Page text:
Texture in Art and Collage Painting

Texture is one of the elements of design that refers to the surface quality in a work of art, whether two-dimensional or three-dimensional. Texture in painting is often expressed with layers of paint built up in various areas to indicate form or to supply energy or movement to the work. In collage painting, texture is very easy to achieve using any number of found materials as texture tools, along with different acrylic mediums.

Here are a few examples of backgrounds I’ve created for my collage painting:

I’ve used layers of paint and acrylic mediums like soft and heavy gel medium, glass beads medium, and stucco paint effect medium. I used found objects like toilet paper rolls to imprint circle shapes, bubble wrap to stamp dots on my canvas, and cardboard, sticks, plastic, and more to incise lines or patterns. And that’s just the background! I then continue on, adding more elements such as scrap papers, photos, tape, and embellishments.

Of course, texture is also evident in other forms of art, including fiber art, pottery, jewelry, furniture-making and more, as seen in my Etsy treasury, Texturium.

Texture also exists in nature and in many aspects of our lives. See my Pinterest board for the many examples of textures in life, nature, art, and our everyday world:

Please pin this!!!

Texture in Art and Collage Painting Graphic by Trilby Works

Texture in Art and Collage Painting Graphic by Trilby Works

En Grisaille: Painting and Art in Shades of Gray

Grisaille is a French term (pronounced gree-zeye) for painting executed entirely in monochromatic color, usually in shades of gray (gris in French), although many grisailles in fact include a slightly wider color range with inclusion most often of browns and creams. A grisaille may be executed as underpainting for an oil painting; for its own sake; or as a preparatory design for a sculptor or engraver.

En-Grisaille-Graphic by Trilby Works

Grisaille As Underpainting

Grisaille as a preliminary underpainting for an oil painting can be seen in this Odalisque in Grisaille (ca. 1824–34) by Jean Auguste Dominique Ingres (French, 1780–1867) along with assistance from his students. It’s a beautiful rendering in shades of gray of a previous painting (La Grande Odalisque) done in full color. Unfinished, the work was painted in oil on canvas and would have been overpainted with numerous layers of color glaze.


Odalisque in Grisaille, ca. 1824–34, Jean Auguste Dominique Ingres (French, 1780–1867) and Workshop, Oil on canvas, (Metropolitan Museum of Art, New York)

The Grande Odalisque of 1814 (Musée du Louvre, Paris), also by Ingres, is an example of a finished work using grisaille underpainting to control tone and warmth of hue.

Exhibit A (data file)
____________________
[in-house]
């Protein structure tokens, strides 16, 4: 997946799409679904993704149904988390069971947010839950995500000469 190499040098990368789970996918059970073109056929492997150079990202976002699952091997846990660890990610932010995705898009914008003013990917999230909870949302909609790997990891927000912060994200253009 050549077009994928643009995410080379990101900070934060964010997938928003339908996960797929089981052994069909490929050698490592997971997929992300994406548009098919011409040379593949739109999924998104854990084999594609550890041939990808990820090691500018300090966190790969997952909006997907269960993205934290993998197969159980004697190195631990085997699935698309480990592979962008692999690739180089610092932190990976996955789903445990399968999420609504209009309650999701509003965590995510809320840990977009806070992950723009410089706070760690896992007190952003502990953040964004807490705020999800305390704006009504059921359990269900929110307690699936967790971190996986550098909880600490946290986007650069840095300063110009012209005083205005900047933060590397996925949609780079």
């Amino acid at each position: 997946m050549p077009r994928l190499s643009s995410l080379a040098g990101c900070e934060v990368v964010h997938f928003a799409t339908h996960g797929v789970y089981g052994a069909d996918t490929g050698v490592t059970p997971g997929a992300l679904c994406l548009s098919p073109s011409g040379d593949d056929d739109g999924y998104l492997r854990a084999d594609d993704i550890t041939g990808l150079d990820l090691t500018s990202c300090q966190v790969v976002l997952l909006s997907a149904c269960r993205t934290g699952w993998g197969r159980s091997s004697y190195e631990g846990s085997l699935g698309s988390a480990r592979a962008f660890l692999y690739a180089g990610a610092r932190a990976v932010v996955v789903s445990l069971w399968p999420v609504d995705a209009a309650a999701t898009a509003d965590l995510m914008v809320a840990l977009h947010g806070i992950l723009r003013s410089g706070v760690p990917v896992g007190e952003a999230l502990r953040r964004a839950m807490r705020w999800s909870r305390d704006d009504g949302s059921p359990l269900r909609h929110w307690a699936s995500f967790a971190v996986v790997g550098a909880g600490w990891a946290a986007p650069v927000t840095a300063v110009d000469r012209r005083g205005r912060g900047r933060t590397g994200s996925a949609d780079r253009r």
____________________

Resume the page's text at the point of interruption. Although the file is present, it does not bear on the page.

Jean Auguste Dominique Ingres, La Grande Odalisque, 1814

Jean Auguste Dominique Ingres, La Grande Odalisque, 1814 (Musée du Louvre, Paris)

When pigments were scarce and expensive, underpainting in gray permitted artists to achieve a textural ground that reflects light through the many layers of paint and glaze while minimizing the use of colored paint. The end result showed great luminosity, one of the traits of the great masters.

Grisaille As A Finished Work

Examples of grisaille as finished artwork abound in the Renaissance, where painters take the technique to its ultimate result, achieving previously unknown depth and realism, indeed almost a three-dimensional quality. Flemish painter Hugo van der Goes provides us an example with the frontispiece to his Portinari Altarpiece, completed in the 1470’s. This work was commissioned by the Portinari family to grace the church of San Egidio in Florence.

van der Goes, Hugo, Annunciation, Portinari Triptych Frontispiece, c1476

Hugo van der Goes, Annunciation, Portinari Triptych Frontispiece, ca. 1476 (Uffizi Gallery)

The frontispiece depicts the Annunciation, the announcement by the angel Gabriel to Mary that she is to bear the Christ child. When opened, the doors reveal further scenes from the lives of Joseph, Mary, and Christ on three panels, known as a triptych. The doors are remarkable for their realistic look of a marble sculptural relief.

Grisaille as a Preparatory Design

Grisaille drawings were often created by artists as a guide, study, or model for a painting, tapestry, sculpture, fresco, or stained glass window. Some, especially those used for fresco, were known as cartoons, from the Dutch word “karton” or the Italian “cartone” meaning strong, heavy paper or pasteboard, they were full-sized sketches in monochrome that served as guides for the executing artist.

Grisaille Today

Some artists who paint in the classical style of oil painting still use this technique, yet we also see the influence of a monochromatic palette in the broader world of art and craft today.

For myself, I love the paired down, simple color range of grays and other neutrals in art and craft. In this Etsy treasury, monochromatic grays in shadows and lights make for a pleasing, calming compilation:

I also have a Pinterest page for neutrals, grays, and shadows: